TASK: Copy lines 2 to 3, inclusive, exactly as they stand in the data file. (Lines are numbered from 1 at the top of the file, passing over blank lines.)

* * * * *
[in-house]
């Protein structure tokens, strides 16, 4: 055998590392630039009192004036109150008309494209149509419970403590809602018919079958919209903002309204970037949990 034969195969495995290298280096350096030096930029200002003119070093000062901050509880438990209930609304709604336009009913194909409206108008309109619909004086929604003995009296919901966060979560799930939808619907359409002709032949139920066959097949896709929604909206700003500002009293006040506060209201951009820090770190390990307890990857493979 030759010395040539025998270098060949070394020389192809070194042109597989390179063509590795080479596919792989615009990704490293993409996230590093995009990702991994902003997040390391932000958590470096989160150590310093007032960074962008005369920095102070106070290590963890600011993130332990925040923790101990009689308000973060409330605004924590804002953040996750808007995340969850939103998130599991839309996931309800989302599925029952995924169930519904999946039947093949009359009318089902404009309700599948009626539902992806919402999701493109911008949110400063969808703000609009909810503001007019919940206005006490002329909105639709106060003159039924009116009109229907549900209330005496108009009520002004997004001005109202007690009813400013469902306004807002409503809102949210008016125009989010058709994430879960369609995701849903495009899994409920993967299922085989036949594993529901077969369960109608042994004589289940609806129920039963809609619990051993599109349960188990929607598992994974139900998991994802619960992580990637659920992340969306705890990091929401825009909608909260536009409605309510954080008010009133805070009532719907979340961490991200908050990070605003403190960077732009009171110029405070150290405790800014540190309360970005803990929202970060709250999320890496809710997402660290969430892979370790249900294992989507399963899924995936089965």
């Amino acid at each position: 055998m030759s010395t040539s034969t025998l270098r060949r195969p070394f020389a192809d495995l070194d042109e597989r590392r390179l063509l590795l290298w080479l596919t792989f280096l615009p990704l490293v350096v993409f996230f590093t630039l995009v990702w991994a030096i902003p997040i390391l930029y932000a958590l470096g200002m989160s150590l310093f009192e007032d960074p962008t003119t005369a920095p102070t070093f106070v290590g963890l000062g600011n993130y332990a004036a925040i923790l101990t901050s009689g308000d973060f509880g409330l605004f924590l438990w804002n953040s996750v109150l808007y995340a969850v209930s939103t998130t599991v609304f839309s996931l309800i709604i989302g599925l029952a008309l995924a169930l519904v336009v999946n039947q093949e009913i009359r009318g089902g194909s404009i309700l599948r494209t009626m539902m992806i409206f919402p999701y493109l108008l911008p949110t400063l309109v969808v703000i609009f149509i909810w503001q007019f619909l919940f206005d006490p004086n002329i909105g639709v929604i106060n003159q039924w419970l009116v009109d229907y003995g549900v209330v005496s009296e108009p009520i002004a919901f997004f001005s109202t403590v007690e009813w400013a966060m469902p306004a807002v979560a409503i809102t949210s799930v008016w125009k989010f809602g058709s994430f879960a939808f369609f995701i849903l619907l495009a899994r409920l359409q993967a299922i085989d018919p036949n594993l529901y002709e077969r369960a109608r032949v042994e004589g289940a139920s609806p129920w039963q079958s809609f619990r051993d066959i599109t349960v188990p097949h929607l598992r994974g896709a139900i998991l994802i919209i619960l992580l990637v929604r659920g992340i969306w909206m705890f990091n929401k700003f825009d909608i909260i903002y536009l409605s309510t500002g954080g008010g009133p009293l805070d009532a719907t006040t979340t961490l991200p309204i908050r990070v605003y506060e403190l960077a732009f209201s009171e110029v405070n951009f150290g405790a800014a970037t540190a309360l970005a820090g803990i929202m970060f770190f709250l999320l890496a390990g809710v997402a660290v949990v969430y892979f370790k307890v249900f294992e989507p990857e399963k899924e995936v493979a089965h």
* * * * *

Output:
């Protein structure tokens, strides 16, 4: 055998590392630039009192004036109150008309494209149509419970403590809602018919079958919209903002309204970037949990 034969195969495995290298280096350096030096930029200002003119070093000062901050509880438990209930609304709604336009009913194909409206108008309109619909004086929604003995009296919901966060979560799930939808619907359409002709032949139920066959097949896709929604909206700003500002009293006040506060209201951009820090770190390990307890990857493979 030759010395040539025998270098060949070394020389192809070194042109597989390179063509590795080479596919792989615009990704490293993409996230590093995009990702991994902003997040390391932000958590470096989160150590310093007032960074962008005369920095102070106070290590963890600011993130332990925040923790101990009689308000973060409330605004924590804002953040996750808007995340969850939103998130599991839309996931309800989302599925029952995924169930519904999946039947093949009359009318089902404009309700599948009626539902992806919402999701493109911008949110400063969808703000609009909810503001007019919940206005006490002329909105639709106060003159039924009116009109229907549900209330005496108009009520002004997004001005109202007690009813400013469902306004807002409503809102949210008016125009989010058709994430879960369609995701849903495009899994409920993967299922085989036949594993529901077969369960109608042994004589289940609806129920039963809609619990051993599109349960188990929607598992994974139900998991994802619960992580990637659920992340969306705890990091929401825009909608909260536009409605309510954080008010009133805070009532719907979340961490991200908050990070605003403190960077732009009171110029405070150290405790800014540190309360970005803990929202970060709250999320890496809710997402660290969430892979370790249900294992989507399963899924995936089965």
């Amino acid at each position: 055998m030759s010395t040539s034969t025998l270098r060949r195969p070394f020389a192809d495995l070194d042109e597989r590392r390179l063509l590795l290298w080479l596919t792989f280096l615009p990704l490293v350096v993409f996230f590093t630039l995009v990702w991994a030096i902003p997040i390391l930029y932000a958590l470096g200002m989160s150590l310093f009192e007032d960074p962008t003119t005369a920095p102070t070093f106070v290590g963890l000062g600011n993130y332990a004036a925040i923790l101990t901050s009689g308000d973060f509880g409330l605004f924590l438990w804002n953040s996750v109150l808007y995340a969850v209930s939103t998130t599991v609304f839309s996931l309800i709604i989302g599925l029952a008309l995924a169930l519904v336009v999946n039947q093949e009913i009359r009318g089902g194909s404009i309700l599948r494209t009626m539902m992806i409206f919402p999701y493109l108008l911008p949110t400063l309109v969808v703000i609009f149509i909810w503001q007019f619909l919940f206005d006490p004086n002329i909105g639709v929604i106060n003159q039924w419970l009116v009109d229907y003995g549900v209330v005496s009296e108009p009520i002004a919901f997004f001005s109202t403590v007690e009813w400013a966060m469902p306004a807002v979560a409503i809102t949210s799930v008016w125009k989010f809602g058709s994430f879960a939808f369609f995701i849903l619907l495009a899994r409920l359409q993967a299922i085989d018919p036949n594993l529901y002709e077969r369960a109608r032949v042994e004589g289940a139920s609806p129920w039963q079958s809609f619990r051993d066959i599109t349960v188990p097949h929607l598992r994974g896709a139900i998991l994802i919209i619960l992580l990637v929604r659920g992340i969306w909206m705890f990091n929401k700003f825009d909608i909260i903002y536009l409605s309510t500002g954080g008010g009133p009293l805070d009532a719907t006040t979340t961490l991200p309204i908050r990070v605003y506060e403190l960077a732009f209201s009171e110029v405070n951009f150290g405790a800014a970037t540190a309360l970005a820090g803990i929202m970060f770190f709250l999320l890496a390990g809710v997402a660290v949990v969430y892979f370790k307890v249900f294992e989507p990857e399963k899924e995936v493979a089965h």